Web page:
Joe Ferris was the ace pitcher on the 1964 University of Maine baseball team that finished third at the College World Series in Omaha, Nebraska. The right-hander from Brewer will gather in Orono this weekend with 16 former teammates to celebrate the team's 50th anniversary. Credit: Courtesy of University of Maine

Fifty-five years is a long time. But it doesn’t seem so for Brewer lawyer Joe Ferris.

It was 1964 when the tall right-hander was named the College World Series Most Outstanding Player after pitching the University of Maine to a third-place finish.

That performance, and a 16-3 career record, have helped Ferris become the sixth Black Bear to have his number displayed on UMaine’s Wall of Legends. Ferris will be honored at 11 a.m. Saturday before UMaine’s America East game against Binghamton at Mahaney Diamond in Orono.

Ferris will throw out the first pitch to his catcher on the ’64 team, Carl “Stump” Merrill.

Ferris’ No. 29 will join former greats Mike Bordick (3), Bill Swift (8) and Mark Sweeney (12) along with two coaching icons, Jack Butterfield (21) and John Winkin (5).

Bordick, Swift and Sweeney enjoyed extensive major league baseball careers. Butterfield, Ferris’ coach, was the 1964 Division I National Coach of the Year and worked for the New York Yankees. Winkin is UMaine’s all-time winningest coach.

“I am very pleased,” Ferris said. “It’s elite company: Three major leaguers and two oustanding coaches. And all great guys.”

Credit: Courtesy of Glendon Rand

Ferris said he remembers everything from the 1964 season.

“It was a dream. It was a miracle we did as well as we did,” Ferris said of his sophomore season, which got off to a “tough start.”

He said that in his first varsity appearance, he walked six batters and walked in four runs.

“But Jack, God bless him, had confidence in me and I started the next game. I pitched a two-hitter against Hampton Institute … Jack told me it was one of the best games he had seen a Maine pitcher pitch.”

Ferris appreciated Butterfield’s style, which used positive reinforcement.

“He tried to build you up, not break you down,” said Ferris, who noted that his Brewer High School coach, Charlie Heddericg, did the same thing.

Ferris and the ’64 Black Bears became the first UMaine team to reach the College World Series. He beat Seton Hall 5-1 in the opener and in the third game, he came on in relief against No. 2 Arizona State with two runners on and two outs and UMaine leading 4-2.

Ferris struck out Sal Bando, who hit 242 major league home runs.

“I threw a pitch below his knees and he swung over the top of it. I can see it right now,” Ferris said. “It was one of the biggest outs I ever got.”

Ferris then started against defending national champ Southern California and pitched a complete game in a stunning 2-1 victory. Four of the first seven USC batters got hits off him.

“I spent the first inning backing up bases,” Ferris joked.

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After a leadoff double in the second, Butterfield told him to throw more breaking pitches. Ferris retired 17 hitters in a row.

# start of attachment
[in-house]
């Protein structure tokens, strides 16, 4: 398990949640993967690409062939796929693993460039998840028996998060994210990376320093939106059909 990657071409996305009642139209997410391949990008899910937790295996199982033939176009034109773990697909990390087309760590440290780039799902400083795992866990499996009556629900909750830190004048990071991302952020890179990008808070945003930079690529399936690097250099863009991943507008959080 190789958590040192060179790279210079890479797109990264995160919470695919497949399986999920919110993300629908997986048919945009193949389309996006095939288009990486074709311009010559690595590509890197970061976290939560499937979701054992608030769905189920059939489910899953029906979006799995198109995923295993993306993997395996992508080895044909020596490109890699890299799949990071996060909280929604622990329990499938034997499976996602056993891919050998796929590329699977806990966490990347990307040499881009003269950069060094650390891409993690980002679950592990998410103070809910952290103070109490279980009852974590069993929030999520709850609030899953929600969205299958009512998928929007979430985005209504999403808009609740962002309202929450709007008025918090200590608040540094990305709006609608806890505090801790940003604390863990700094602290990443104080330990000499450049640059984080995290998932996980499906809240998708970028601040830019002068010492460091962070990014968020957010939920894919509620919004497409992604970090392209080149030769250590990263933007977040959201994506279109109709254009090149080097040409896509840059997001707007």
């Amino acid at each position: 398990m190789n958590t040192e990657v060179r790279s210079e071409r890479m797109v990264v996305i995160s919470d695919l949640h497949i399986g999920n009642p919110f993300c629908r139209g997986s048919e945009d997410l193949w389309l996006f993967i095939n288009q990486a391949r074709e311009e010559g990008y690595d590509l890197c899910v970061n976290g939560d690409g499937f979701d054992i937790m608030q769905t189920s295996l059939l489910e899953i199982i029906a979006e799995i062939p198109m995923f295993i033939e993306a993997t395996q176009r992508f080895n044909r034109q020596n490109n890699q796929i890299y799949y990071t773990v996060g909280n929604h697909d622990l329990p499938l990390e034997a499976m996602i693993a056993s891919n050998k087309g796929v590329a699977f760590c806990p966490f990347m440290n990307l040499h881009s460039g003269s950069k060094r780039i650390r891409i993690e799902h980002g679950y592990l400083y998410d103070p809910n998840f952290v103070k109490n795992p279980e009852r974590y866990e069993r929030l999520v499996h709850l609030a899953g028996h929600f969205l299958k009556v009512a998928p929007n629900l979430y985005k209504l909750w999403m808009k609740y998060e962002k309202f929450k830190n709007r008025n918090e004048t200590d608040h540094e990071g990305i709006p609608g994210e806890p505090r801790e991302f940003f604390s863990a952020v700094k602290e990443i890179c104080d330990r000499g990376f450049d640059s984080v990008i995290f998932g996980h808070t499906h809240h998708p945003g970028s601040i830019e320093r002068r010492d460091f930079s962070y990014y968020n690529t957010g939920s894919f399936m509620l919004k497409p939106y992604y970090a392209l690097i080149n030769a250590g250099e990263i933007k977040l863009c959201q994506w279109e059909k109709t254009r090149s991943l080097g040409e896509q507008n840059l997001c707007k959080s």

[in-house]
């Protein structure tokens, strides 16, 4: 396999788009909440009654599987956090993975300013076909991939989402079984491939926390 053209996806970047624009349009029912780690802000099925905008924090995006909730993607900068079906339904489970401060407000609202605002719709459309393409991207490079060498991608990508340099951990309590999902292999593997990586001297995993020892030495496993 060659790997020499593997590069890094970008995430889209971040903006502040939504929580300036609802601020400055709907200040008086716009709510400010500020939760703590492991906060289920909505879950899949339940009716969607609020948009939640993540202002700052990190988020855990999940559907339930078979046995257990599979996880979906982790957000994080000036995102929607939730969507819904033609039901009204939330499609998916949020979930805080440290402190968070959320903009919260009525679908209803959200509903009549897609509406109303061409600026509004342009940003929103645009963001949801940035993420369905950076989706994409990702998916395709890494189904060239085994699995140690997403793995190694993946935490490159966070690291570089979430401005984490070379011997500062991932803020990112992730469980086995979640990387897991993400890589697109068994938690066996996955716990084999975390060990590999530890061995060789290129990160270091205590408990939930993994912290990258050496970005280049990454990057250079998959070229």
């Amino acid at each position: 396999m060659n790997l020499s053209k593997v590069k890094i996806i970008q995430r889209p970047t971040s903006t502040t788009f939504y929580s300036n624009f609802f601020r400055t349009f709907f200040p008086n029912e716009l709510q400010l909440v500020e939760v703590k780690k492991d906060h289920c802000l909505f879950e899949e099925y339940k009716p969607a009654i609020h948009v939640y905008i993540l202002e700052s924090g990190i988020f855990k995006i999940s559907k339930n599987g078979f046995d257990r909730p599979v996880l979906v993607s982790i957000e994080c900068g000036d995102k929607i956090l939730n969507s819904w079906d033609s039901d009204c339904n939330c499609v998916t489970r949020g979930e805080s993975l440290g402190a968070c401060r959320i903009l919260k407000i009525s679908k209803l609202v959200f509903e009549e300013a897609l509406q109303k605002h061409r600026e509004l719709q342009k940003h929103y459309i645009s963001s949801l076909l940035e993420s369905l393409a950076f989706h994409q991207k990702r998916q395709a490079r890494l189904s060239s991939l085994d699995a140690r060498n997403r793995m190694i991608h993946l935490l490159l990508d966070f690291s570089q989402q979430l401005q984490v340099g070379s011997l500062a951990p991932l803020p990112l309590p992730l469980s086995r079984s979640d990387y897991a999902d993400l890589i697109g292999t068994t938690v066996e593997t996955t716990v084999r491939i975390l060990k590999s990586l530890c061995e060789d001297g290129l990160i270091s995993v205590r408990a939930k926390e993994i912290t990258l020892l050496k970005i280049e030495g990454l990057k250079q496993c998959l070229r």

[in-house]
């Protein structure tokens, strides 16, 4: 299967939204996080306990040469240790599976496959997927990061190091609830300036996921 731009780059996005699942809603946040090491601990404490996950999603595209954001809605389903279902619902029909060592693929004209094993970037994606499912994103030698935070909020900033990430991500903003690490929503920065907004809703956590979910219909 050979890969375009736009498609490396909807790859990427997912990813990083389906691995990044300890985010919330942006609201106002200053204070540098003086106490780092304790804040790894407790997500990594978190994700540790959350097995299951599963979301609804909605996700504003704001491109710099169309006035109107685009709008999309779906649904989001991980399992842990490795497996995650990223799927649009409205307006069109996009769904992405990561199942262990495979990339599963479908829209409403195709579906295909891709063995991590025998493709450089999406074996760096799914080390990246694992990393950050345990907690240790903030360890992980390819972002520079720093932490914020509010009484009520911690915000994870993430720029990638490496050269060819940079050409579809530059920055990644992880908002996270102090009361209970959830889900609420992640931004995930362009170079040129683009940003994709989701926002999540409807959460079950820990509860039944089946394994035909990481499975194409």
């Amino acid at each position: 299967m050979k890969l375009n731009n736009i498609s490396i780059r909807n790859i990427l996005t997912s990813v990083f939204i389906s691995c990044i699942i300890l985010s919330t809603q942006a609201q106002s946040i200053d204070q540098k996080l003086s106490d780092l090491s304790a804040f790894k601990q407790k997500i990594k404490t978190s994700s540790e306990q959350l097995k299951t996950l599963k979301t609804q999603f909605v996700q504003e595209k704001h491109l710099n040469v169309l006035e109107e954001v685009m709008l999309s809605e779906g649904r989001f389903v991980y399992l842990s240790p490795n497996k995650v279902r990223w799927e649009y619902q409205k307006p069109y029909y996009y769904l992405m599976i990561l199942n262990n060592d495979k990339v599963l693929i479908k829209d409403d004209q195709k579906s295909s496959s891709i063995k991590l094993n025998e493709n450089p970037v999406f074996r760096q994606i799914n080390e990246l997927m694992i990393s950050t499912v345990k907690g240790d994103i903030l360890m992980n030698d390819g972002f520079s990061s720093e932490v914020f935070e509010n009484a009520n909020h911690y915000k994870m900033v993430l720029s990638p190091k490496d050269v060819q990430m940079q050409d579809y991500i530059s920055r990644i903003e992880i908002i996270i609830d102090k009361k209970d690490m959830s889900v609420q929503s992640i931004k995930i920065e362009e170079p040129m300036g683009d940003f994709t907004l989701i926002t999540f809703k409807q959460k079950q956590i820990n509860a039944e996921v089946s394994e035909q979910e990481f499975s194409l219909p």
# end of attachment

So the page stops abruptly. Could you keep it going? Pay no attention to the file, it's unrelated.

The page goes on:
UMaine was eliminated by Missouri 2-1 in the next game.

Ferris went 2-0 with a 0.87 earned run average in the College World Series.

The son of Elias and Selma Ferris recalls coming home to a large throng of fans in downtown Bangor and Brewer.

“We got the royal treatment,” Ferris said. “They closed down Main Street in Bangor and Brewer. It was kind of neat.”

A few days later, he received a big surprise.

“My mother woke me and said she heard on the radio that I was named the Most Outstanding Player,” Ferris said.

Ferris, a member of the Brewer High School, UMaine and the Maine Sports halls of fame, went 9-0 with a 2.23 ERA in 1964.

He still owns the UMaine records for winning percentage in a season and a career (16-3, .842).

“I played on three good teams,” said Ferris, who threw a curve and a slider to go with his fastball and also developed a change-up.

He wasn’t drafted and never received an opportunity to play pro ball. Instead, he went into law.

Ferris has been a staunch supporter of the athletic program and the baseball team.

“The program was good to me so I try to help any way I can,” said Ferris, who speaks highly of UMaine coach Nick Derba.

Ferris said it is much more difficult for an eastern team to get to the College World Series these days because colleges are putting money into baseball.

Ferris has impacted the UMaine program on many levels over the years.

“He was one of the greats in the program’s first College World Series appearance and has been a major supporter of the program since then,” Derba said in a release. “Not only is he a huge fan of baseball but he attends and supports all Maine athletic events. Joe is a legend and deserves a place on the Wall.”

Ferris will have a lot of family, friends and former teammates on hand Saturday including daughter Jaime and step-daughters Jody and Jill. He isn’t sure how his “first pitch” is going to go.

“I’ve had rotator cuff surgery on both [arms]” he said. “I’m excited about having my name on the wall.”